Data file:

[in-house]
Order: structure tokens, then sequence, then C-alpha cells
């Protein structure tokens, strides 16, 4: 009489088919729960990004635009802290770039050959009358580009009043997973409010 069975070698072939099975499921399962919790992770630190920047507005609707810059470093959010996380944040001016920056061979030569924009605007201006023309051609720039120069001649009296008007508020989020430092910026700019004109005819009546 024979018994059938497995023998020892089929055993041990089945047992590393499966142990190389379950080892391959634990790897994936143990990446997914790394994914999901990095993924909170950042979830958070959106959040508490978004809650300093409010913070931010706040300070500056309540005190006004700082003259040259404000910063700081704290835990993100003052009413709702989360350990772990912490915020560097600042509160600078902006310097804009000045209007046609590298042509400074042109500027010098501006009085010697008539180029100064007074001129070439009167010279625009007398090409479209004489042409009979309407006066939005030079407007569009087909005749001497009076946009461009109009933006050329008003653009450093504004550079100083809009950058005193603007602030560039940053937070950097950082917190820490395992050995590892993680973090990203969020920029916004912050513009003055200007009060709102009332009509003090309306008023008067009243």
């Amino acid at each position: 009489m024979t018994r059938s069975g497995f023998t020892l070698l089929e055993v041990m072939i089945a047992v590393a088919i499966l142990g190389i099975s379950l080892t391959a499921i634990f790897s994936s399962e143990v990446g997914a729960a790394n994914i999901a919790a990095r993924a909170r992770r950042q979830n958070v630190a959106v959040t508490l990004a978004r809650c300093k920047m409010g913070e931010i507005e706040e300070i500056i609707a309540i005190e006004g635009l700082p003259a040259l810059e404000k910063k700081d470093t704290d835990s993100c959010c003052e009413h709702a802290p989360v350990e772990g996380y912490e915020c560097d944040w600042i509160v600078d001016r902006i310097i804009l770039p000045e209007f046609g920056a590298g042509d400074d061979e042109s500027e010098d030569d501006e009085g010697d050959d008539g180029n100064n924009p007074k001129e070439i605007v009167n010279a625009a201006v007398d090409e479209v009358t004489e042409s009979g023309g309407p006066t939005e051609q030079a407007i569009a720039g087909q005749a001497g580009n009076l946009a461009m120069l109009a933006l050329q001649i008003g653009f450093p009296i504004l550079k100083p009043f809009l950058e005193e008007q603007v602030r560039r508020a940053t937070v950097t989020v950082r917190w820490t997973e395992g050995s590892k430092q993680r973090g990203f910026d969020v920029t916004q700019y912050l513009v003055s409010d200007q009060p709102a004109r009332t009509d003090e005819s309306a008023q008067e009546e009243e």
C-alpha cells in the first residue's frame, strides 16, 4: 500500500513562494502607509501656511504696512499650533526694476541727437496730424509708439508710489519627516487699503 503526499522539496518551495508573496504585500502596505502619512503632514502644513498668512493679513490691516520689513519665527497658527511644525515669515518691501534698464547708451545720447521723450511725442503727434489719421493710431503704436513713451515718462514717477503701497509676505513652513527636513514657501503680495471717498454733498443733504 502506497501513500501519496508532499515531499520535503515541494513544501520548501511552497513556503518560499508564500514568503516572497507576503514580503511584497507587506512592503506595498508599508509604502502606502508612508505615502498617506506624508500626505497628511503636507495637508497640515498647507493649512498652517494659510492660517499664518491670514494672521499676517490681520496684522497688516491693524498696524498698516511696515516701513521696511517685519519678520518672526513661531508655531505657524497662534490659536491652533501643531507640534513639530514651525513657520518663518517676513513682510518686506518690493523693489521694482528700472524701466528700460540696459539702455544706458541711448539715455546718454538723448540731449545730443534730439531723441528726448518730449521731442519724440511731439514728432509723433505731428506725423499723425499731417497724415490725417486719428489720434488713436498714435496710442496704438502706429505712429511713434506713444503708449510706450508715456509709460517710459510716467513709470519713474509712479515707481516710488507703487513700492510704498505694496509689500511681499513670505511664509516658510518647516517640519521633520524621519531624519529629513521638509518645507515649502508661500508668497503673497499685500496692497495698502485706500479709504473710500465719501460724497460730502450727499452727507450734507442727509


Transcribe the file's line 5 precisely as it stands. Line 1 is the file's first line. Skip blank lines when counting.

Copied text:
C-alpha cells in the first residue's frame, strides 16, 4: 500500500513562494502607509501656511504696512499650533526694476541727437496730424509708439508710489519627516487699503 503526499522539496518551495508573496504585500502596505502619512503632514502644513498668512493679513490691516520689513519665527497658527511644525515669515518691501534698464547708451545720447521723450511725442503727434489719421493710431503704436513713451515718462514717477503701497509676505513652513527636513514657501503680495471717498454733498443733504 502506497501513500501519496508532499515531499520535503515541494513544501520548501511552497513556503518560499508564500514568503516572497507576503514580503511584497507587506512592503506595498508599508509604502502606502508612508505615502498617506506624508500626505497628511503636507495637508497640515498647507493649512498652517494659510492660517499664518491670514494672521499676517490681520496684522497688516491693524498696524498698516511696515516701513521696511517685519519678520518672526513661531508655531505657524497662534490659536491652533501643531507640534513639530514651525513657520518663518517676513513682510518686506518690493523693489521694482528700472524701466528700460540696459539702455544706458541711448539715455546718454538723448540731449545730443534730439531723441528726448518730449521731442519724440511731439514728432509723433505731428506725423499723425499731417497724415490725417486719428489720434488713436498714435496710442496704438502706429505712429511713434506713444503708449510706450508715456509709460517710459510716467513709470519713474509712479515707481516710488507703487513700492510704498505694496509689500511681499513670505511664509516658510518647516517640519521633520524621519531624519529629513521638509518645507515649502508661500508668497503673497499685500496692497495698502485706500479709504473710500465719501460724497460730502450727499452727507450734507442727509